From Bristol to Mary Fletcher. It has taken March a long time to respond to Fletcher’s last. ‘My pen has been much out of use all the winter and my way dark and thorny – through much discouragment within and without.’ Fletcher’s letter of 23 August  did not actually reach March until October – the post is quicker than private hands and it is an expense that March never grudges as intercourse by letter is often better even then conversation. She is now reading through [John] Fletcher’s [printed] letters and is particularly interested because of her acquaintance with many of the people and incidents mentioned in them. One of Fletcher’s old friends and nurses has recently died, and as Fletcher might not have received information concerning her decease, March encloses the following detailed account. She is sure that Fletcher would be interested in a person who ministered to John Fletcher during his last sickness.
Mrs Jane Thornton died on 9 March. [Although the letter was written in Bristol, it is clear from internal evidence that Jane Thornton’s death occurred in London, as did Melville Horne’s preaching to the Methodist societies just prior to his departure for Sierra Leone.] ‘She was chanting Hallelujahs in the morning, at noon taken with insensible convulsions that softened the stronger graps of dissolution, and she had a very singular evening; To see her Maker face to face, Paradisical bloom, lightsome images, or rather realities, agreeable intercourses…’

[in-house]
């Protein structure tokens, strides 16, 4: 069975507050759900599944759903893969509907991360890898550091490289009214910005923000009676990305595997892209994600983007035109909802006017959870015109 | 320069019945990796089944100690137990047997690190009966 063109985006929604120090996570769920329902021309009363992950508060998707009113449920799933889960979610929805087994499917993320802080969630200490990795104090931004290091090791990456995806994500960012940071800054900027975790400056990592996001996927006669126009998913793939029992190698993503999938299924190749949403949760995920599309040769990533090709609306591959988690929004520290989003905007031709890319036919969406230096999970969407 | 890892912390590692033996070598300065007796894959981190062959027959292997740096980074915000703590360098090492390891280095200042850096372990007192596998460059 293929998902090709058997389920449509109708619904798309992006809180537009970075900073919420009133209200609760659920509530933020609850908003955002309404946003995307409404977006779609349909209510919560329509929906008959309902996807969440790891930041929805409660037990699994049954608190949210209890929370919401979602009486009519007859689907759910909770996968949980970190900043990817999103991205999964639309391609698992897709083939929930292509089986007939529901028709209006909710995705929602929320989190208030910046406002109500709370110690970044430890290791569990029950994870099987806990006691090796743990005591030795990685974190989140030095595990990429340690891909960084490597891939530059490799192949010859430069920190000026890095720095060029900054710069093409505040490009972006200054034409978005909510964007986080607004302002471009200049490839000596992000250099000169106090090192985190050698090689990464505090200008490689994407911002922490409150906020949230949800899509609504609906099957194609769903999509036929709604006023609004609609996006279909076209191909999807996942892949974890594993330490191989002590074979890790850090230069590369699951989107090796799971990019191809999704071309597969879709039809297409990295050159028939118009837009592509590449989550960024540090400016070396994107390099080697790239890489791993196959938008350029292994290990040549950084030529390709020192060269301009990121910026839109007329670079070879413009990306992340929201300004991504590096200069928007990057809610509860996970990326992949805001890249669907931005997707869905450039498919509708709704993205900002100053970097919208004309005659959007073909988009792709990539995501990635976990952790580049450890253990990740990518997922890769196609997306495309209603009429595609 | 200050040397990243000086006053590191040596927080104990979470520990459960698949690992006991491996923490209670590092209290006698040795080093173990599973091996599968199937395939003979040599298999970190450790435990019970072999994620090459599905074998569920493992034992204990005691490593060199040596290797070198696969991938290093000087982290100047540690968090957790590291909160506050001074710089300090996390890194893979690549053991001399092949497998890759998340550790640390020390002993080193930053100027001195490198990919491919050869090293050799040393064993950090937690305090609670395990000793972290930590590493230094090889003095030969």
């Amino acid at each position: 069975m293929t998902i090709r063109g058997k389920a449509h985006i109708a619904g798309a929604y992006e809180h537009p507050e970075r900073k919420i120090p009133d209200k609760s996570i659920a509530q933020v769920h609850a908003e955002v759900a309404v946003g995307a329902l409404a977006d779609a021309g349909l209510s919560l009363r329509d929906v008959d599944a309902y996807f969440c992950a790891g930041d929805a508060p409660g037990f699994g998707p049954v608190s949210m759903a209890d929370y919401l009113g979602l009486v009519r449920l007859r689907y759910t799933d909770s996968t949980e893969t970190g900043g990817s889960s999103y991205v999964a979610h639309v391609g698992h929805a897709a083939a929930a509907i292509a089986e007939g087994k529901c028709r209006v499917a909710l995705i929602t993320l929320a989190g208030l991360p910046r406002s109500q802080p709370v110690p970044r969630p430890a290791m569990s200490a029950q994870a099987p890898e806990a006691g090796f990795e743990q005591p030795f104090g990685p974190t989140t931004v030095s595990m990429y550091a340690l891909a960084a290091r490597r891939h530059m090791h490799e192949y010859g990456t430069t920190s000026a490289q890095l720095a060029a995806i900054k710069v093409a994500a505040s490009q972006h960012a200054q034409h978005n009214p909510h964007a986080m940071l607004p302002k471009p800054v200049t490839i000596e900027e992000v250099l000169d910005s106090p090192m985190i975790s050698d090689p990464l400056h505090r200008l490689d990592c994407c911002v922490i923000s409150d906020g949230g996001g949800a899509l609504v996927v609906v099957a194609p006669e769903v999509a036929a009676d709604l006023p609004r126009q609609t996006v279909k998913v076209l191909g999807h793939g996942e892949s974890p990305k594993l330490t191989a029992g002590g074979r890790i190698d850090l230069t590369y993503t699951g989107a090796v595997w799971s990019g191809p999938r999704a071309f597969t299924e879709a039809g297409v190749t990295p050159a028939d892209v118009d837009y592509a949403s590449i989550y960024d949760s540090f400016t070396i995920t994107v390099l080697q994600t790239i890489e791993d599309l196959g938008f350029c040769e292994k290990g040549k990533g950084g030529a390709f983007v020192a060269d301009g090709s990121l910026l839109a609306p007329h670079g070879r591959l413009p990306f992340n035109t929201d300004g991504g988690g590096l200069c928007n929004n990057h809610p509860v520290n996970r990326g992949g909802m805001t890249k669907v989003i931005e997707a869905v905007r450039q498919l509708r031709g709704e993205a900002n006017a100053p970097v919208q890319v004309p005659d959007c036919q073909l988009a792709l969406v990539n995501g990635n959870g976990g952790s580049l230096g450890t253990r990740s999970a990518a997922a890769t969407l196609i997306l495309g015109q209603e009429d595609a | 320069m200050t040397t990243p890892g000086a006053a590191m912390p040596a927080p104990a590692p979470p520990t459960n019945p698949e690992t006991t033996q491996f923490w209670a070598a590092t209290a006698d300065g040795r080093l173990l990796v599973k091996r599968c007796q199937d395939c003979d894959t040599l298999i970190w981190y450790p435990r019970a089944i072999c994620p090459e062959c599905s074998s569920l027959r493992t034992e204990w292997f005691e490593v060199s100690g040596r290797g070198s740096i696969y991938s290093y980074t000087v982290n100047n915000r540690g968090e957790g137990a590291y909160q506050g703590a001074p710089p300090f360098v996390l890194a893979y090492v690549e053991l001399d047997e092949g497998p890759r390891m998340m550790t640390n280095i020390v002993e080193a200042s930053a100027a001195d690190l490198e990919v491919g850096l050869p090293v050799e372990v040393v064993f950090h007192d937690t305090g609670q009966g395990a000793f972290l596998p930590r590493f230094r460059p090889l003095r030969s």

Mrs Ray writes ‘about four years since Mrs Thornton was taken suddenly with convulsions, fits which rendered her insensible while they lasted, and of which she seldom recoverd of several days, these returned once 3.4.5. or 6 months, until her decease, in one of which her spirit flew to God, the first of these seized on a Sunday at dinner, after hearing Mr [John] Richardson preach from these words “The Name of the Lord is a strong tower, the righteous flee unto it…’
Thornton enjoyed the consolation offered by the above words and ‘sat down to dinner rejoicing in such a hiding place, and while in the fit frequently repeated sweet Jesus; the return of these fits during the four years proved a source of exquisite trial to her mind, she was assaulted in various ways by the grand enemy of our peace, he often persuaded her it was such a strange disorder, that no-one ever had the like; then her unfaithfulness in times past, present uselessness, great trouble she gave her friends etc etc created frequent distress, nevertheless tho cast down she did not sink…Jesus was near, sat by her in the furnace…then kissed her fears away…she was purged, purified, made white till by the course of the wise and good process , she obtained what she often prayd and longd for, a closer walk with God…this she frequently testified to in the midst of all her complaints…she suffered much in the dread of her fits coming on, for she had previous symptoms of their approach, but a month or two before her death, that dread was removed, and she yielded herself fully up into the hands of her heavenly father. Six months before her dissolution at a prayer meeting at Mrs Greenwood’s, she was kneeling close by me and praying vocally, when she sank suddenly, down on one side, senseless. She was carried upstairs, put to bed, when Dr [John] Whitehead came, he found she had wholly lost her right side by a paralytick stroke, her speech was also gone, but after a few weeks the Lord graciously restored that, and she was inabled to converse with frds [friends] – sat up every day and eat her food very well, but never recoverd her leg & arm, had several fits during the last six months, in each of which they expected her spirit would take its flight…’. Spiritual matters are further discussed in detail with regard to Thornton’s state in the months before her death.